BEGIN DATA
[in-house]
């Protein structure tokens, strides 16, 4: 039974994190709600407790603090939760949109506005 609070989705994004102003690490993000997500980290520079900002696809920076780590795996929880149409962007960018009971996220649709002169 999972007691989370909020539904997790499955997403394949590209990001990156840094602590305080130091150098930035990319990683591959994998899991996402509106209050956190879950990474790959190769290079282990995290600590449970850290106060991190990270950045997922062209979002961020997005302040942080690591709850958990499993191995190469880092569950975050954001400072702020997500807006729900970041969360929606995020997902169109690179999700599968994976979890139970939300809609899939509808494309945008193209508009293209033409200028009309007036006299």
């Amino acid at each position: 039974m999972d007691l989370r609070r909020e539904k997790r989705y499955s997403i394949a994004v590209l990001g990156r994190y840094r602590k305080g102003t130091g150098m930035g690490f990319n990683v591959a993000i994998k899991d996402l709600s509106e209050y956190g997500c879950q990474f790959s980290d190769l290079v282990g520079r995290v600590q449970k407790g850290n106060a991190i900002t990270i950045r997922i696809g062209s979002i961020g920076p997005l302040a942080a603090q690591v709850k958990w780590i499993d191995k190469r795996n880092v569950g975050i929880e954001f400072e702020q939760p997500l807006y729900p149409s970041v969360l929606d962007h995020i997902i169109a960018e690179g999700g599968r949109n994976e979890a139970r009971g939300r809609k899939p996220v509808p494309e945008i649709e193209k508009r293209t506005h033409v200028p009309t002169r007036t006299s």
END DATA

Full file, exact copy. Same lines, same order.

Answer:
[in-house]
């Protein structure tokens, strides 16, 4: 039974994190709600407790603090939760949109506005 609070989705994004102003690490993000997500980290520079900002696809920076780590795996929880149409962007960018009971996220649709002169 999972007691989370909020539904997790499955997403394949590209990001990156840094602590305080130091150098930035990319990683591959994998899991996402509106209050956190879950990474790959190769290079282990995290600590449970850290106060991190990270950045997922062209979002961020997005302040942080690591709850958990499993191995190469880092569950975050954001400072702020997500807006729900970041969360929606995020997902169109690179999700599968994976979890139970939300809609899939509808494309945008193209508009293209033409200028009309007036006299």
């Amino acid at each position: 039974m999972d007691l989370r609070r909020e539904k997790r989705y499955s997403i394949a994004v590209l990001g990156r994190y840094r602590k305080g102003t130091g150098m930035g690490f990319n990683v591959a993000i994998k899991d996402l709600s509106e209050y956190g997500c879950q990474f790959s980290d190769l290079v282990g520079r995290v600590q449970k407790g850290n106060a991190i900002t990270i950045r997922i696809g062209s979002i961020g920076p997005l302040a942080a603090q690591v709850k958990w780590i499993d191995k190469r795996n880092v569950g975050i929880e954001f400072e702020q939760p997500l807006y729900p149409s970041v969360l929606d962007h995020i997902i169109a960018e690179g999700g599968r949109n994976e979890a139970r009971g939300r809609k899939p996220v509808p494309e945008i649709e193209k508009r293209t506005h033409v200028p009309t002169r007036t006299s």